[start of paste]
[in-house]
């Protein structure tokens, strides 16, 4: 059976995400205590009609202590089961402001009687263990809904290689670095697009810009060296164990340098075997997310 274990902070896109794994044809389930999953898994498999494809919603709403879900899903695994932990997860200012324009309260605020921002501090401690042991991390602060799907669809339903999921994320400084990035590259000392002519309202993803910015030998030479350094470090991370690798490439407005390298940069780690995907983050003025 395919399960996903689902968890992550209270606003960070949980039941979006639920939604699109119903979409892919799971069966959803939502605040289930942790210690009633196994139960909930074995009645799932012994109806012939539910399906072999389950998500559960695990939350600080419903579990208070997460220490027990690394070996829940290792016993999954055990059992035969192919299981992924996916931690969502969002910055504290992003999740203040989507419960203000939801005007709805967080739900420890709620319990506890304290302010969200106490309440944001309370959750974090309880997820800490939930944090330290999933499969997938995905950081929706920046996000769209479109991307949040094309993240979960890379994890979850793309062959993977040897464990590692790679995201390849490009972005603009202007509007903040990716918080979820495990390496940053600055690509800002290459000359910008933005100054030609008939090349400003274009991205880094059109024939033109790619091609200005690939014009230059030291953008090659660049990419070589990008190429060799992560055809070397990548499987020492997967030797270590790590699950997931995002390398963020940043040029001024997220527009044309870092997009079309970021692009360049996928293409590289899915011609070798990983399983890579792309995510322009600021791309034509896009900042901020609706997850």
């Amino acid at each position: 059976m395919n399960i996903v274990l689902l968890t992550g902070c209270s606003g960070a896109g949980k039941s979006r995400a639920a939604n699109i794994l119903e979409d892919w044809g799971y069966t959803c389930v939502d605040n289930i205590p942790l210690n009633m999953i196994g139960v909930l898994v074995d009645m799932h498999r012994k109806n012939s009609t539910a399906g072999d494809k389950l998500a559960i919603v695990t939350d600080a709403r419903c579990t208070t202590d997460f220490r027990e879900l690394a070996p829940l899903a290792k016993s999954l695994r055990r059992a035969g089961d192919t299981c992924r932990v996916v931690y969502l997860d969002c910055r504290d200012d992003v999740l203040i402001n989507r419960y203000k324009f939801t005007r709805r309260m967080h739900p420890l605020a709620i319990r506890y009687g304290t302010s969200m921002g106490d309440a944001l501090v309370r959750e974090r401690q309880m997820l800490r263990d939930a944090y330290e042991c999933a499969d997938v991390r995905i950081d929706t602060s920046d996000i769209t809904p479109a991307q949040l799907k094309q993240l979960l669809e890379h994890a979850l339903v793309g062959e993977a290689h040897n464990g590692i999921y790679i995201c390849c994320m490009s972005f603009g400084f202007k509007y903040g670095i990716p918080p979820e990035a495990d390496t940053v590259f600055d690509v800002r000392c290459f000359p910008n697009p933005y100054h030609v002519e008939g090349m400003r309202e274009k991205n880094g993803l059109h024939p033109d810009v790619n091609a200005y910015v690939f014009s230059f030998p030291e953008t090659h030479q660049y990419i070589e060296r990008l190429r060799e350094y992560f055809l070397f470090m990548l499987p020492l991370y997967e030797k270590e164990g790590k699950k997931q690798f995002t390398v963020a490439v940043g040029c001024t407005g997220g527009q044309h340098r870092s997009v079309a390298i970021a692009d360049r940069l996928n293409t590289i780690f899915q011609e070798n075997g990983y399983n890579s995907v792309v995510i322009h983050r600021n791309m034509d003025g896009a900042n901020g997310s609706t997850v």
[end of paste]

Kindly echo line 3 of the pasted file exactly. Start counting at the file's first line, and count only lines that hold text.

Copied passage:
């Amino acid at each position: 059976m395919n399960i996903v274990l689902l968890t992550g902070c209270s606003g960070a896109g949980k039941s979006r995400a639920a939604n699109i794994l119903e979409d892919w044809g799971y069966t959803c389930v939502d605040n289930i205590p942790l210690n009633m999953i196994g139960v909930l898994v074995d009645m799932h498999r012994k109806n012939s009609t539910a399906g072999d494809k389950l998500a559960i919603v695990t939350d600080a709403r419903c579990t208070t202590d997460f220490r027990e879900l690394a070996p829940l899903a290792k016993s999954l695994r055990r059992a035969g089961d192919t299981c992924r932990v996916v931690y969502l997860d969002c910055r504290d200012d992003v999740l203040i402001n989507r419960y203000k324009f939801t005007r709805r309260m967080h739900p420890l605020a709620i319990r506890y009687g304290t302010s969200m921002g106490d309440a944001l501090v309370r959750e974090r401690q309880m997820l800490r263990d939930a944090y330290e042991c999933a499969d997938v991390r995905i950081d929706t602060s920046d996000i769209t809904p479109a991307q949040l799907k094309q993240l979960l669809e890379h994890a979850l339903v793309g062959e993977a290689h040897n464990g590692i999921y790679i995201c390849c994320m490009s972005f603009g400084f202007k509007y903040g670095i990716p918080p979820e990035a495990d390496t940053v590259f600055d690509v800002r000392c290459f000359p910008n697009p933005y100054h030609v002519e008939g090349m400003r309202e274009k991205n880094g993803l059109h024939p033109d810009v790619n091609a200005y910015v690939f014009s230059f030998p030291e953008t090659h030479q660049y990419i070589e060296r990008l190429r060799e350094y992560f055809l070397f470090m990548l499987p020492l991370y997967e030797k270590e164990g790590k699950k997931q690798f995002t390398v963020a490439v940043g040029c001024t407005g997220g527009q044309h340098r870092s997009v079309a390298i970021a692009d360049r940069l996928n293409t590289i780690f899915q011609e070798n075997g990983y399983n890579s995907v792309v995510i322009h983050r600021n791309m034509d003025g896009a900042n901020g997310s609706t997850v």